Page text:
When Tania and Mike bought their Victorian terraced home in Kentish Town 15 years ago, it had everything they needed. The location on a quiet cul-de-sac, the Victorian features, persevered thanks to the street’s conservation status, and the two good-sized bedrooms, ticked all of their boxes.
However as the family grew, the house began to feel cramped. The Voadens were left with a difficult decision – they could either upsize or renovate the Victorian house to suit their new needs. As well as adding another bedroom, the couple wanted to create a lighter, airier home with higher ceilings and more windows.
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The owners: Tania Voaden, a primary school administrator, lives here with husband Mike and their three children, aged 10, seven and four
The property: A three-bedroom Victorian terraced house in a conservation area in Kentish Town, north-west London
We love the outdoors and the kids have always been eager to get home from school to play in the garden, so it was a bit trying at times when we’d come home to a gloomy house in the winter months and they’d be stuck in a confined space,’ says Tania. ‘I also love cooking and spending time in the kitchen, but being in a dark, cramped space meant it was becoming a mundane task rather than an enjoyable part of my day.’
With the help of Martins Camisuli Architects, Tania and Mike decided to create a larger, brighter, open-plan kitchen/dining/living room. They would also remove a disused attic to allow daylight to filter through the property and add a third bedroom above the new extension.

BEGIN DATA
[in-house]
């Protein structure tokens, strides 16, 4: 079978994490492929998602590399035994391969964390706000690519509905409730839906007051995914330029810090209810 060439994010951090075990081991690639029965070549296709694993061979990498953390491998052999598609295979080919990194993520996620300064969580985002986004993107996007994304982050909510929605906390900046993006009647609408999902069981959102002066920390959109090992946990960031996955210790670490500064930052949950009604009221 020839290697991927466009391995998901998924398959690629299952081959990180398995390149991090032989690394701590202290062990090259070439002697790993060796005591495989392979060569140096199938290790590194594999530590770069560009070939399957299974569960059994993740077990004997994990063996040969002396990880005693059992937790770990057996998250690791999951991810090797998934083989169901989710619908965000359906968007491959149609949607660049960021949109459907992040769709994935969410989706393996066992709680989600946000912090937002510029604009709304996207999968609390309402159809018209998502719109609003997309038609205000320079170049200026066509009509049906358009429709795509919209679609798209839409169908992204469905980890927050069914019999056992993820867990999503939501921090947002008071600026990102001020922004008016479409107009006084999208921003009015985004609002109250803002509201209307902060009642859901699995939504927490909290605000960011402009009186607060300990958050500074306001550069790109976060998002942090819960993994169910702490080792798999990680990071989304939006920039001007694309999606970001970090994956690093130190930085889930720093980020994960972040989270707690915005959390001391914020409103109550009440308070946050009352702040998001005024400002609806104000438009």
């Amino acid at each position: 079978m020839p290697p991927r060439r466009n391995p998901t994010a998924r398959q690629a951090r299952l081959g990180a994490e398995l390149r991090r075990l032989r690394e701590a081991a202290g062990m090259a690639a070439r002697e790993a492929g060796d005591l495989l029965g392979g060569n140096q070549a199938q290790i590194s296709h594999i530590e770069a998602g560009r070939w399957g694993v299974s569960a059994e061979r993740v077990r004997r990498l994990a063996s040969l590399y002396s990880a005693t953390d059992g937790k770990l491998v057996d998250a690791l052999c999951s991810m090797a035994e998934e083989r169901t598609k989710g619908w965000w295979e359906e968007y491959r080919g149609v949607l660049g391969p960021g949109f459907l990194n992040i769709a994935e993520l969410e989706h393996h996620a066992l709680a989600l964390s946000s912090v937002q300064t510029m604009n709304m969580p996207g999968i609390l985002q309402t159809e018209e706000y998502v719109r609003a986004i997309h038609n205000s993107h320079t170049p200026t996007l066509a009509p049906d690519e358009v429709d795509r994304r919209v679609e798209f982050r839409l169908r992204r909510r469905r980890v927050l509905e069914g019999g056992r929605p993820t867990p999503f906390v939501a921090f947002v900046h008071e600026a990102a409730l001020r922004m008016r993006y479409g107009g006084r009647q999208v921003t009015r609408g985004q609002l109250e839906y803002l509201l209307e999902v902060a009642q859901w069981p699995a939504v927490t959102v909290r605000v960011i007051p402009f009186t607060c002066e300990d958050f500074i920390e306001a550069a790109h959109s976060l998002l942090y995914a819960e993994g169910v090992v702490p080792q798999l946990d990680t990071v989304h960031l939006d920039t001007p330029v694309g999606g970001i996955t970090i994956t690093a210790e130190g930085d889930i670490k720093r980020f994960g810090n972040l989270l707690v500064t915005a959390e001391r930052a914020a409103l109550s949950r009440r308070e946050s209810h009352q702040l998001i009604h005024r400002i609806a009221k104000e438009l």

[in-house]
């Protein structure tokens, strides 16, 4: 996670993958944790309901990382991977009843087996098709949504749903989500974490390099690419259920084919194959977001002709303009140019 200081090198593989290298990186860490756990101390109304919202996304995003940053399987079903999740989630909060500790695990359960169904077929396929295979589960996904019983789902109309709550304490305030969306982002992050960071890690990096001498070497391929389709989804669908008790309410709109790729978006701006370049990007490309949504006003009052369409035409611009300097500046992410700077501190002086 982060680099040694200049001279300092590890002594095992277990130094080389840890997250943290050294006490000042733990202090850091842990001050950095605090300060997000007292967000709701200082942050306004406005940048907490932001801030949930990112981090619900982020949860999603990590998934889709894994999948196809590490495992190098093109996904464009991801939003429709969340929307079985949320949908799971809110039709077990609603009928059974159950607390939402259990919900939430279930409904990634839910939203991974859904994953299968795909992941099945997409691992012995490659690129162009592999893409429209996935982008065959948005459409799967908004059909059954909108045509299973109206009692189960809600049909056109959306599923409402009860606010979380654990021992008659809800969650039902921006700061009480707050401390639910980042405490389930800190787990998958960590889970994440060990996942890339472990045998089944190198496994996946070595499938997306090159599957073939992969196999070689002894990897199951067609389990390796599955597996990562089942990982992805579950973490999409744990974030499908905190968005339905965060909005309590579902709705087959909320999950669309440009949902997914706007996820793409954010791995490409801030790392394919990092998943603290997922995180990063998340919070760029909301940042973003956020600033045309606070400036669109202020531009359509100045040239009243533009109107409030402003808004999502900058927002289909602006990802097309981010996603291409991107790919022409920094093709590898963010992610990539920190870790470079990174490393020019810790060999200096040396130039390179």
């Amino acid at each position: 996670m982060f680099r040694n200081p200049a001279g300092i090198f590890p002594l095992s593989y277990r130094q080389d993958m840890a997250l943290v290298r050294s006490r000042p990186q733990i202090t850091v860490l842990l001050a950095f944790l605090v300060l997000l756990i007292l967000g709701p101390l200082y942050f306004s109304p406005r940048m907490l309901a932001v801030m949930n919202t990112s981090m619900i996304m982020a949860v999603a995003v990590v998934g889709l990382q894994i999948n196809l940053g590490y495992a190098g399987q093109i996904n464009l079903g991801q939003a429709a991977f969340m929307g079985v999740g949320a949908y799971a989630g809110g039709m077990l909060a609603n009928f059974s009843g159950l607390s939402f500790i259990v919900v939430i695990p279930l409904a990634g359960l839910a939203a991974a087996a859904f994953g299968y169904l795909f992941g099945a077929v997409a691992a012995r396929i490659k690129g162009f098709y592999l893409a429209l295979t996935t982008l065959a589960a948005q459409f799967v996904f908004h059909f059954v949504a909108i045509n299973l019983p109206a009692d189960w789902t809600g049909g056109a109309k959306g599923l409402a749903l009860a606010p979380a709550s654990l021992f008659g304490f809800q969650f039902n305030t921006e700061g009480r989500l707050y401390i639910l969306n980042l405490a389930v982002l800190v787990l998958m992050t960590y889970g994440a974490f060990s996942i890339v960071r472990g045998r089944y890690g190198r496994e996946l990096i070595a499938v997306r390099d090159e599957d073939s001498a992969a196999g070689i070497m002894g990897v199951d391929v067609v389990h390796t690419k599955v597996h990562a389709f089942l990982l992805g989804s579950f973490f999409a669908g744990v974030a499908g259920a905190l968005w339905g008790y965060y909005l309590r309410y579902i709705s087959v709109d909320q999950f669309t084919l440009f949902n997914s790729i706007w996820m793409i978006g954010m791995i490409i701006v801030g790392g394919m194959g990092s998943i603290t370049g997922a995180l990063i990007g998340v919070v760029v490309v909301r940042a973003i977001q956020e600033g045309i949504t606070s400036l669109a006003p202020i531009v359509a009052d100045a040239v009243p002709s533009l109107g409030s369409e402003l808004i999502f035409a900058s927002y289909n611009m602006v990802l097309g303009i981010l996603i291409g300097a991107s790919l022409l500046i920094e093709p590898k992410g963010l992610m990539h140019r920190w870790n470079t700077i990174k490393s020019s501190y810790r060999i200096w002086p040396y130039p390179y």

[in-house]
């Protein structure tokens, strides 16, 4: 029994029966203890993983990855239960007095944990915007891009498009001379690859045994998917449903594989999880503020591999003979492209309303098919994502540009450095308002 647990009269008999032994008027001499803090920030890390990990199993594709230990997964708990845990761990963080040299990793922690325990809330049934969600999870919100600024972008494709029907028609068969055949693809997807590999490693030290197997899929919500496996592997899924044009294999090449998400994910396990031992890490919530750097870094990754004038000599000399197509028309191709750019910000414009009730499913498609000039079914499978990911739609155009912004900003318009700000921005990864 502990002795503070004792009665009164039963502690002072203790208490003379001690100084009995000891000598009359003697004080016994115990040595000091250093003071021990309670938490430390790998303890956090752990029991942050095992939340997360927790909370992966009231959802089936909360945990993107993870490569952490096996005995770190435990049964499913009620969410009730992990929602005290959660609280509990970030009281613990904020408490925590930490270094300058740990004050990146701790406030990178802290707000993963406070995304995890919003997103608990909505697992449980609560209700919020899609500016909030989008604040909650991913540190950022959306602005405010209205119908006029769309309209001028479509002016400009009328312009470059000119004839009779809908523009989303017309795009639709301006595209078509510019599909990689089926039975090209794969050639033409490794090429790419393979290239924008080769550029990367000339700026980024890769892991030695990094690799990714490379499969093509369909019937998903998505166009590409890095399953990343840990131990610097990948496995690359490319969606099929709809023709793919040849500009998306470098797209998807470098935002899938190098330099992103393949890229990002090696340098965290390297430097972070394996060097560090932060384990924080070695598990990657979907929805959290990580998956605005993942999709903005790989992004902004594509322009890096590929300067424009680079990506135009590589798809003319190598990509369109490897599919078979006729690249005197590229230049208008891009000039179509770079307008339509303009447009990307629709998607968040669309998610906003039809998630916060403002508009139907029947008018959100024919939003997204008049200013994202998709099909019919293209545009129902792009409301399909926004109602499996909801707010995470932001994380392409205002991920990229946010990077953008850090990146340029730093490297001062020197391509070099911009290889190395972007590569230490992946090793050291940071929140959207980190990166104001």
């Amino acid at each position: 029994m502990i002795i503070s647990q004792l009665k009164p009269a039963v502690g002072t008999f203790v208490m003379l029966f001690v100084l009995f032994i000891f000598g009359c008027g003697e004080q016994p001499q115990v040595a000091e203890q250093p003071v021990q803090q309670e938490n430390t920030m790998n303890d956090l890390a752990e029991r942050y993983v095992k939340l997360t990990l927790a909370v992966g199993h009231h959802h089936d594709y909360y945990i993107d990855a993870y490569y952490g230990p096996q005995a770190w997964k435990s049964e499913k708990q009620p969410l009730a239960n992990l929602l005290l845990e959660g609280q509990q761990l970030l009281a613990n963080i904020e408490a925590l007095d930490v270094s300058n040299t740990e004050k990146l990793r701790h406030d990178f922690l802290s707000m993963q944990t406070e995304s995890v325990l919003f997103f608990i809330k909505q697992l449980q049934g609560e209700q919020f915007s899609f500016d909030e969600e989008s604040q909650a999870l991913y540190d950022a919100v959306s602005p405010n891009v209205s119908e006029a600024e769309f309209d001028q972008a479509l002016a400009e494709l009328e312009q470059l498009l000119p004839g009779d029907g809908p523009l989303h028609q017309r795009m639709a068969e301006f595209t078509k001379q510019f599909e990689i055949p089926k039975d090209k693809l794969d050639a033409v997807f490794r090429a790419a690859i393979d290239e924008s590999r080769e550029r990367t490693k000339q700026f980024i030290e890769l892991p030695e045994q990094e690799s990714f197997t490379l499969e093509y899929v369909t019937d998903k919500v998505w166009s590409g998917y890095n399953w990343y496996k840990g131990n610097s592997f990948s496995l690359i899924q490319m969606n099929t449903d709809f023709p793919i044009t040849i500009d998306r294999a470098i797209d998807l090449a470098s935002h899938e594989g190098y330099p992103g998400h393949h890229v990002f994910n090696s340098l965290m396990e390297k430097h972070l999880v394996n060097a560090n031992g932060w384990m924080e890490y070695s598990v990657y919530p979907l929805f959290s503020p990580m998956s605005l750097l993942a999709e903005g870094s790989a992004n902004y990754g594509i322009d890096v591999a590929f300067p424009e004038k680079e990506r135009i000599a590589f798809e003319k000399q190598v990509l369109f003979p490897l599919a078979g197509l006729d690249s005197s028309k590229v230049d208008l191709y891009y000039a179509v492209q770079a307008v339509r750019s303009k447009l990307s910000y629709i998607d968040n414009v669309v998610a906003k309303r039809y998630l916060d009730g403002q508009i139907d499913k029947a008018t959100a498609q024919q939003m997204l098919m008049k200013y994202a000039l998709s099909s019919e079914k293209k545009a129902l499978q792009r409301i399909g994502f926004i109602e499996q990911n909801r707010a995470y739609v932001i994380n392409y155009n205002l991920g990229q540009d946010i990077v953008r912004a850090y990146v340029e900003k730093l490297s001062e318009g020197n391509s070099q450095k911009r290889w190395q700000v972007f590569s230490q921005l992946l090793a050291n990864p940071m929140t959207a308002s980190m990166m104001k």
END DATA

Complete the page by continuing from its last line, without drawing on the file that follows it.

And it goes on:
As the house is in a conservation area where there are restrictions on planning, there were limits on what could be done to the exterior, meaning that the Voadens couldn’t use large picture windows to allow light in. The solution was to add Velux roof windows to all three of the bedrooms, the upstairs bathroom and in the new created kitchen.
‘When we come home now, we’re struck by the sense of space,’ explains Tania. ‘I can head to the kitchen and prepare food in natural light rather than in the shadowy recess of our old kitchen. The same goes for the kids when they want to play indoors on colder days. They can now enjoy playing inside just as much as outside as their rooms are flooded with natural daylight.’